Thursday, January 31, 2008

Dr. Douglas has his own millipede

Our faculty get out into the community and often into really interesting places. For Dr. Joe Douglas those places include caves. And even though he's a History Professor he's now officially on record for helping to discover a new species. Here is a note from his colleague Le-Ellen Dayhuff and one from Joe explaining it all:

The new species Pseudotremia douglasi is named in honor of Dr. Joseph C. Douglas, Professor of History, Volunteer State Community College. Pseudotremia douglasi is known from two caves about 2 miles apart along the western edge of the Appalachian Cumberland Plateau in north-central Tennessee. I guess all that time in caves did finally pay off !! Congratulations Joe.

Le-Ellen Dayhuff
Several people have asked, so I guess I should tell something about it. I have been volunteering for the last five or six years to assist biological cave surveys on the Cumberland Plateau conducted by the Nature Conservancy and partners, like the U.S. Fish and Wildlife Service. Dr. Julian (Jerry) Lewis of Indiana is the principle investigator. As a result of his work, a few dozen new species of obligate cave dwelling animals have been found. Now these are pretty much all invertebrates, not flashy or showy things like mammals or birds. They are mostly spiders, beetles, pseudoscorpions, millipedes, and the like. Anyway, I think Dr. Lewis must have run out of other names; after naming them after TNC scientists and the donors who funded the project he started to name them after his field volunteers. So I have a small white millipede, a Pseduotremia. It is kind of an ugly little thing, but it is an honor. I do not have a photo of it currently, but I’ve attached a photo of a related Pseudotremia.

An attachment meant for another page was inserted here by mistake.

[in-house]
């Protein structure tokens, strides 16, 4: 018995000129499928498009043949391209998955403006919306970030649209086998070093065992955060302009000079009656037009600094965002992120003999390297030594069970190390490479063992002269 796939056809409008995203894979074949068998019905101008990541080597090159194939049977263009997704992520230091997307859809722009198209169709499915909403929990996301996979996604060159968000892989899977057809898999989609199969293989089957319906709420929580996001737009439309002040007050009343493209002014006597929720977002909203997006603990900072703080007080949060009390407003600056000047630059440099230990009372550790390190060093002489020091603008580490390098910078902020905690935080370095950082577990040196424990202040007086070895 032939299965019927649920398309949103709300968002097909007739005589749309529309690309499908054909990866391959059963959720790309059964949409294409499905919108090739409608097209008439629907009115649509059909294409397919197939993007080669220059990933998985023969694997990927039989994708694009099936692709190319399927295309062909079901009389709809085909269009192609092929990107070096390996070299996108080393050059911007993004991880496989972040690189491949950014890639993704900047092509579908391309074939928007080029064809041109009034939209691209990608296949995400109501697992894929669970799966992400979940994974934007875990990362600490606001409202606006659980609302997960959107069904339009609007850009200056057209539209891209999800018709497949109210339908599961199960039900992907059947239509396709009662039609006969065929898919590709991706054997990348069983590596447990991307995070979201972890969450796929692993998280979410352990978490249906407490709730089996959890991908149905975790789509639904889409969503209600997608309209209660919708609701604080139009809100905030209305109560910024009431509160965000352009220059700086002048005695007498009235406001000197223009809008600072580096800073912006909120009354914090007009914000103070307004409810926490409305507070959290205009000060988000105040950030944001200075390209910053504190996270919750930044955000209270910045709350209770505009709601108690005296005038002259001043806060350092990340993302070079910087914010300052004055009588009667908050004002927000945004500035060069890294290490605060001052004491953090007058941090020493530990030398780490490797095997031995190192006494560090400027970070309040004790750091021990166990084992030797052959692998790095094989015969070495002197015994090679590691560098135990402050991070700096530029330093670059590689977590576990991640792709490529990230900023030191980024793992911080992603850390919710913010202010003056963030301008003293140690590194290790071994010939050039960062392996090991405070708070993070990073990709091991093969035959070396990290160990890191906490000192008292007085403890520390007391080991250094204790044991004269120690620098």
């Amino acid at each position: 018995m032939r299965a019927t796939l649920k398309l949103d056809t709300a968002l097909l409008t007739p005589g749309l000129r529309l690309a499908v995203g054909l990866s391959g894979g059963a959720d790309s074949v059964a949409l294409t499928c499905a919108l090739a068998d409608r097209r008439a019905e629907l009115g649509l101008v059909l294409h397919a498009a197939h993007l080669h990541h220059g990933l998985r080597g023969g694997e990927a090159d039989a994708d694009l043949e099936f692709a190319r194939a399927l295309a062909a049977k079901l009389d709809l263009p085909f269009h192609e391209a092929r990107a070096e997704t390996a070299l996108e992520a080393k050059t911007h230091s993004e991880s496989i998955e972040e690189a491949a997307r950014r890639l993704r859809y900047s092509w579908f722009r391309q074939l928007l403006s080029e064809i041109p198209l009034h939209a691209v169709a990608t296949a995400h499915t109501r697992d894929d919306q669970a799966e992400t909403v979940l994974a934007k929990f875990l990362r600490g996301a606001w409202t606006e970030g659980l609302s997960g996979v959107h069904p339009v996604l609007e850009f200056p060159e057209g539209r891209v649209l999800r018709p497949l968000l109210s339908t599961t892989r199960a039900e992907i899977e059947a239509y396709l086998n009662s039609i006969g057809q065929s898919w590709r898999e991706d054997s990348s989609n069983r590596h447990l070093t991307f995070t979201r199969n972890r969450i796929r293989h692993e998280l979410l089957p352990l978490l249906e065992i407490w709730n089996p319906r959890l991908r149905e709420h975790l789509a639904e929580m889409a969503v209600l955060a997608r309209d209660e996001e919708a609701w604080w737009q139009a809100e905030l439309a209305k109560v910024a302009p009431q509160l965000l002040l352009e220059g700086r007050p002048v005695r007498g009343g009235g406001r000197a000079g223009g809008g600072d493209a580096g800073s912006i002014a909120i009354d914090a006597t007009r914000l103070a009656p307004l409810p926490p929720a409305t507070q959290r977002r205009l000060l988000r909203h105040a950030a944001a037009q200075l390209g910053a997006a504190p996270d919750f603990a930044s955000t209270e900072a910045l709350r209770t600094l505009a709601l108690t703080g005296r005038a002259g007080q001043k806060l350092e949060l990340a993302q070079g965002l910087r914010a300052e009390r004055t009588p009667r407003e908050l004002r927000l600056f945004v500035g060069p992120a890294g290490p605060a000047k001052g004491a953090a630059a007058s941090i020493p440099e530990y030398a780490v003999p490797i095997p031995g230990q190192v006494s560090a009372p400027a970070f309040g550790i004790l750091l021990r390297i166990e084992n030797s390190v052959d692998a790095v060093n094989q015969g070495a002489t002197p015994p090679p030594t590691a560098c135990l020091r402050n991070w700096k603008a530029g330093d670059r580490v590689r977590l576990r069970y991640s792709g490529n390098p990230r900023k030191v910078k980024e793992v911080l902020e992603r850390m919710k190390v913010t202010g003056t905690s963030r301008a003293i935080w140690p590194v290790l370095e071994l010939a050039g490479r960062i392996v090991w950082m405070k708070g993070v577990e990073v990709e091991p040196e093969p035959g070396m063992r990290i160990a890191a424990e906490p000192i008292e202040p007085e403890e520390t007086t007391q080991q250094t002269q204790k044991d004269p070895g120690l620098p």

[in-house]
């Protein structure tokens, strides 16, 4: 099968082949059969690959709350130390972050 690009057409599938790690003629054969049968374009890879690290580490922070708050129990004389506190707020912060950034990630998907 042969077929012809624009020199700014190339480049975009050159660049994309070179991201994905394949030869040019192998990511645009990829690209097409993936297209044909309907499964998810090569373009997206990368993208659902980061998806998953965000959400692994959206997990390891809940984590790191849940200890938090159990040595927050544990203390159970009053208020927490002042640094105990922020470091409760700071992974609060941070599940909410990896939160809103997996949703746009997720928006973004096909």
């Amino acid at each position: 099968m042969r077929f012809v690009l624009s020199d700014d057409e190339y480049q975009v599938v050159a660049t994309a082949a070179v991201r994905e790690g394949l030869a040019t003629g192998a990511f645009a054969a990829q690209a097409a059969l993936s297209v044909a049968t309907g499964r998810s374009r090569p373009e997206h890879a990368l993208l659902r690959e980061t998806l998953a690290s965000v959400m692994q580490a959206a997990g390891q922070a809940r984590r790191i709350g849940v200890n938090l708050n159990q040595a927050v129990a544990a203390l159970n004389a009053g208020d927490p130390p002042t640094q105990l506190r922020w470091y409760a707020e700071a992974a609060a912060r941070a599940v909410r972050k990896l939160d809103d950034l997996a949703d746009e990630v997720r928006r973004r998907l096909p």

Joe Douglas

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